No one knows the importance of a good family – or the corrosive effect of the lack of one – more than Michael Livsey.
Born in 1947, he was raised by his grandmother, and was under the impression for much of his life that she was his mother. His real mother, he later found out, was among “the most dysfunctional people who have ever walked this Earth.”
His sister died in an accident at the age of ten, and when Michael was nine years old his grandmother killed herself in front of him. By the age of 16 Michael was living on the streets of Sydney. He’s now in his sixties, and for his whole life, he said, he believed “I’d come from nothing and I’ve got nobody.”
Then, at the start of this year, everything changed. He had decided to put headstones on the graves of his sister and grandmother – the only mother he had ever known – and he had them blessed by a priest.
While he was at the cemetery a woman approached him, saw what he was doing, and said “I used to play with your sister.”
That conversation triggered a tsunami of events in a few short months, and before long a researcher in Geelong had uncovered a cousin in America he’d never heard of who was able to tell him more about his family.
“I’m going on seventy and I’ve never seen a photo of my mother, my grandmother, or my sister, and all of a sudden I’ve had all these photos come back to me that were in my cousin’s possession,” he said.
And he found out about his great-grandfather, the father of the woman who raised him, named Michael Egan.
“Everything I’ve collected of him showed that he was just an incredible individual,” he said.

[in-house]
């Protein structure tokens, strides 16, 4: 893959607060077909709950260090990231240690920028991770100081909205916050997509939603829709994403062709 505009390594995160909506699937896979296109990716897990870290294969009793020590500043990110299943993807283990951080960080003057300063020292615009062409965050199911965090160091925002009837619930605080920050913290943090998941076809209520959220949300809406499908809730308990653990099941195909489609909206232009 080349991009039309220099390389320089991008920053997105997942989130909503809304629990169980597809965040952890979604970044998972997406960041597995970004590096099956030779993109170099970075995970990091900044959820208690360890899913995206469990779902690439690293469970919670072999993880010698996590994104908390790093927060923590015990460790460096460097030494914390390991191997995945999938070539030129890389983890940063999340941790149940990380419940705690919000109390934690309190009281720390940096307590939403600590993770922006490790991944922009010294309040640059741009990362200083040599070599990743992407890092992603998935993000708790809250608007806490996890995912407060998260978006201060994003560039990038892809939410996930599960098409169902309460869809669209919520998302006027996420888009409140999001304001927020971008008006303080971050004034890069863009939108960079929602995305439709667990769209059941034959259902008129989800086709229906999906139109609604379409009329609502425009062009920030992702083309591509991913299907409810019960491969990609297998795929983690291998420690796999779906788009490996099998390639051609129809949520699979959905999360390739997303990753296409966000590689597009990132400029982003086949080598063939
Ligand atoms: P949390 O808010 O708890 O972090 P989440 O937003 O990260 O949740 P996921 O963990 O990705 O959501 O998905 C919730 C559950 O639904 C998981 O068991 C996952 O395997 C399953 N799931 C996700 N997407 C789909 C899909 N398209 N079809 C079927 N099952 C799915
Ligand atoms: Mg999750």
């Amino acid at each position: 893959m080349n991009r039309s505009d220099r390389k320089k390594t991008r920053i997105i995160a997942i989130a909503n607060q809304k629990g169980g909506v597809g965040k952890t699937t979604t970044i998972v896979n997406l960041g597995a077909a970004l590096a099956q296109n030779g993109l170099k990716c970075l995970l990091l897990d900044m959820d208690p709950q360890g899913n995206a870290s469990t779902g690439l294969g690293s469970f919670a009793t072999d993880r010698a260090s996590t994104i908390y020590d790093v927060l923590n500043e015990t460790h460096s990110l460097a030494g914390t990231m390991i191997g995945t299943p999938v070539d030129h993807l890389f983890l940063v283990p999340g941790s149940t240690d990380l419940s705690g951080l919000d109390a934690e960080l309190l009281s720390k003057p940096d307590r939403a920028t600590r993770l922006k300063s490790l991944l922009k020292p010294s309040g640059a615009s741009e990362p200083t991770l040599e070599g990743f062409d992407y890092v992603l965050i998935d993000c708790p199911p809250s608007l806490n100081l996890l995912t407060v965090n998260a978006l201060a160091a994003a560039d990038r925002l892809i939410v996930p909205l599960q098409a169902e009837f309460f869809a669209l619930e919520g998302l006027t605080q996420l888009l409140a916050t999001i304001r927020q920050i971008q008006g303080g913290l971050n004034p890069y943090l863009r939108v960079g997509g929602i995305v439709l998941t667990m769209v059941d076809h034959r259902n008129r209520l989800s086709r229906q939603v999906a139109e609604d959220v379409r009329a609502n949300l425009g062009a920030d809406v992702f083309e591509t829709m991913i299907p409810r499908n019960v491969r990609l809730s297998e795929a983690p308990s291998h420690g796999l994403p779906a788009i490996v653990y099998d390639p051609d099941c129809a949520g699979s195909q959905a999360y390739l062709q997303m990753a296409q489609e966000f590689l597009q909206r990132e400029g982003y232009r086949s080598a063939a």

“He married the daughter of the Labor Member for Gundagai. He was the manager of an Aboriginal mission and brought a young Aboriginal boy back with him, it seems like he was always taking kids in and looking after them.
“I left home at 16 and I was a real problem child for 15 years and I just think that if he had known about me, he would have found me and taken me in.”
As it turns out, Michael Livsey was named for his great-grandfather, despite never knowing anything about him. Now, he’s asking the readers of this paper for any scraps of information they may have about the man, and best case scenario, maybe even a photo.
Here’s what he knows so far. Michael Egan lived for many years at 882 Gocup Road, halfway between Tumut and Gundagai. He is described in his obituary as “one of the best known figures in the life of Gundagai and surrounding districts.”
It states, in the 1936 notice in the paper, “he was one of the best liked people in this locality and was held in high esteem by a legion of friends.” His activities in Gundagai included involvement in the P and A Society, the Race Club, the Light Horse Brigade, football, and steeplechase. He was an auctioneer, farm manager, and a justice of the peace. He later moved to Tarcutta, where he owned the Tarcutta Hotel, and that is where he was buried.
“I went to his grave down in Tarcutta and I just felt so much pride standing next to him – to think that there are some good people in my family. I want to know more,” Michael said.
Michael lives in Sydney now, where he’s created a happy life for himself against all the odds.
After moving to London he turned his life around, and met his wife of several decades in Poland. He’s immensely proud of his son, a teacher at a Sydney private school. However, it’s his links to the past that he believes may finally bring him an inner peace.
“I truly believe that it was learning about Michael Egan that made me believe in myself, that I was somebody,” he said.
“I’m sure there are people down there that are related to me that would have drawers full of photos and other stories worth hearing about. That’s what I’m looking for.”
If you think you may be able to help, please email Michael Livsey at firstname.lastname@example.org.